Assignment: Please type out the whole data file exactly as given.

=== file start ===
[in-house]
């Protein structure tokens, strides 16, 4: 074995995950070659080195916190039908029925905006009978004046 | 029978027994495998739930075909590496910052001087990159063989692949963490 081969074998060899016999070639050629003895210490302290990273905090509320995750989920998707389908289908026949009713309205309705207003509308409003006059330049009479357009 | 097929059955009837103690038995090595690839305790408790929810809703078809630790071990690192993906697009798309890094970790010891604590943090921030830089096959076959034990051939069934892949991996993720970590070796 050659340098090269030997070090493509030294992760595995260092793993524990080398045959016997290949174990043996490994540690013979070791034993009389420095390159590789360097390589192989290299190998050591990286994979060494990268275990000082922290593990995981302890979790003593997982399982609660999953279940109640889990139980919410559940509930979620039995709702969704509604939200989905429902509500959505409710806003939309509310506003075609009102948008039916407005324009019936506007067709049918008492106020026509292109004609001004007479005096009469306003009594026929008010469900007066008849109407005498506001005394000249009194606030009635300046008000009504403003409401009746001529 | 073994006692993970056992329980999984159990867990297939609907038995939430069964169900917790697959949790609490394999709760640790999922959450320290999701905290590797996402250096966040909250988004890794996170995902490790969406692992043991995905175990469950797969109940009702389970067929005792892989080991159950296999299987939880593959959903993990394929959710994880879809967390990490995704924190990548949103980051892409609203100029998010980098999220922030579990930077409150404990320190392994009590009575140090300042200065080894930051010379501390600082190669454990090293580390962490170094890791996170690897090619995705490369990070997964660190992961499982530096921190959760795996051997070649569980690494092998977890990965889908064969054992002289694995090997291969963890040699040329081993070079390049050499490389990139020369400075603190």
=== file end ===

[in-house]
């Protein structure tokens, strides 16, 4: 074995995950070659080195916190039908029925905006009978004046 | 029978027994495998739930075909590496910052001087990159063989692949963490 081969074998060899016999070639050629003895210490302290990273905090509320995750989920998707389908289908026949009713309205309705207003509308409003006059330049009479357009 | 097929059955009837103690038995090595690839305790408790929810809703078809630790071990690192993906697009798309890094970790010891604590943090921030830089096959076959034990051939069934892949991996993720970590070796 050659340098090269030997070090493509030294992760595995260092793993524990080398045959016997290949174990043996490994540690013979070791034993009389420095390159590789360097390589192989290299190998050591990286994979060494990268275990000082922290593990995981302890979790003593997982399982609660999953279940109640889990139980919410559940509930979620039995709702969704509604939200989905429902509500959505409710806003939309509310506003075609009102948008039916407005324009019936506007067709049918008492106020026509292109004609001004007479005096009469306003009594026929008010469900007066008849109407005498506001005394000249009194606030009635300046008000009504403003409401009746001529 | 073994006692993970056992329980999984159990867990297939609907038995939430069964169900917790697959949790609490394999709760640790999922959450320290999701905290590797996402250096966040909250988004890794996170995902490790969406692992043991995905175990469950797969109940009702389970067929005792892989080991159950296999299987939880593959959903993990394929959710994880879809967390990490995704924190990548949103980051892409609203100029998010980098999220922030579990930077409150404990320190392994009590009575140090300042200065080894930051010379501390600082190669454990090293580390962490170094890791996170690897090619995705490369990070997964660190992961499982530096921190959760795996051997070649569980690494092998977890990965889908064969054992002289694995090997291969963890040699040329081993070079390049050499490389990139020369400075603190």